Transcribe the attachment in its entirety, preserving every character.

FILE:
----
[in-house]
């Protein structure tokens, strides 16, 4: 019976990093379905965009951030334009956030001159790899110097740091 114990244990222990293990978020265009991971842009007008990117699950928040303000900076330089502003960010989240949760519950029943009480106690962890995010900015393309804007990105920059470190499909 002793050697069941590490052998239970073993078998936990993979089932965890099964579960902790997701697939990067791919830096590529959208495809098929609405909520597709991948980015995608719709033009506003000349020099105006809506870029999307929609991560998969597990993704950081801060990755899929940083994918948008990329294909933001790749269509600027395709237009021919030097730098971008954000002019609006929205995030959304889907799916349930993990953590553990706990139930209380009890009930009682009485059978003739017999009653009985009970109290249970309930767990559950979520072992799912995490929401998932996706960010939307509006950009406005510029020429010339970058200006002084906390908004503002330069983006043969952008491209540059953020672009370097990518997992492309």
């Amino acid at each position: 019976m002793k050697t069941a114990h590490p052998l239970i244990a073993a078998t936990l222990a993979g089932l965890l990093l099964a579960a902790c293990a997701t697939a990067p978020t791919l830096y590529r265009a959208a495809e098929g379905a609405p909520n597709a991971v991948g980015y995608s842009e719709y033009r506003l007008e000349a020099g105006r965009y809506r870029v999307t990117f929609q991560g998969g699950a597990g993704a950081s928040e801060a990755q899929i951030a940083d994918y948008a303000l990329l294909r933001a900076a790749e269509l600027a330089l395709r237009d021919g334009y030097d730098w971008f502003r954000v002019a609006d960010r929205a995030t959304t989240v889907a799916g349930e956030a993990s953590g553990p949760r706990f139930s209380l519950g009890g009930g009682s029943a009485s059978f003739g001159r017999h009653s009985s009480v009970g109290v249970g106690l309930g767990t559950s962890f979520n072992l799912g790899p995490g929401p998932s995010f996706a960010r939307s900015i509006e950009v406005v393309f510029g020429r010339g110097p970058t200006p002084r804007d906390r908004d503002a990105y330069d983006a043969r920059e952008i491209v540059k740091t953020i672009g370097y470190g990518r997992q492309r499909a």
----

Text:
[in-house]
């Protein structure tokens, strides 16, 4: 019976990093379905965009951030334009956030001159790899110097740091 114990244990222990293990978020265009991971842009007008990117699950928040303000900076330089502003960010989240949760519950029943009480106690962890995010900015393309804007990105920059470190499909 002793050697069941590490052998239970073993078998936990993979089932965890099964579960902790997701697939990067791919830096590529959208495809098929609405909520597709991948980015995608719709033009506003000349020099105006809506870029999307929609991560998969597990993704950081801060990755899929940083994918948008990329294909933001790749269509600027395709237009021919030097730098971008954000002019609006929205995030959304889907799916349930993990953590553990706990139930209380009890009930009682009485059978003739017999009653009985009970109290249970309930767990559950979520072992799912995490929401998932996706960010939307509006950009406005510029020429010339970058200006002084906390908004503002330069983006043969952008491209540059953020672009370097990518997992492309």
């Amino acid at each position: 019976m002793k050697t069941a114990h590490p052998l239970i244990a073993a078998t936990l222990a993979g089932l965890l990093l099964a579960a902790c293990a997701t697939a990067p978020t791919l830096y590529r265009a959208a495809e098929g379905a609405p909520n597709a991971v991948g980015y995608s842009e719709y033009r506003l007008e000349a020099g105006r965009y809506r870029v999307t990117f929609q991560g998969g699950a597990g993704a950081s928040e801060a990755q899929i951030a940083d994918y948008a303000l990329l294909r933001a900076a790749e269509l600027a330089l395709r237009d021919g334009y030097d730098w971008f502003r954000v002019a609006d960010r929205a995030t959304t989240v889907a799916g349930e956030a993990s953590g553990p949760r706990f139930s209380l519950g009890g009930g009682s029943a009485s059978f003739g001159r017999h009653s009985s009480v009970g109290v249970g106690l309930g767990t559950s962890f979520n072992l799912g790899p995490g929401p998932s995010f996706a960010r939307s900015i509006e950009v406005v393309f510029g020429r010339g110097p970058t200006p002084r804007d906390r908004d503002a990105y330069d983006a043969r920059e952008i491209v540059k740091t953020i672009g370097y470190g990518r997992q492309r499909a």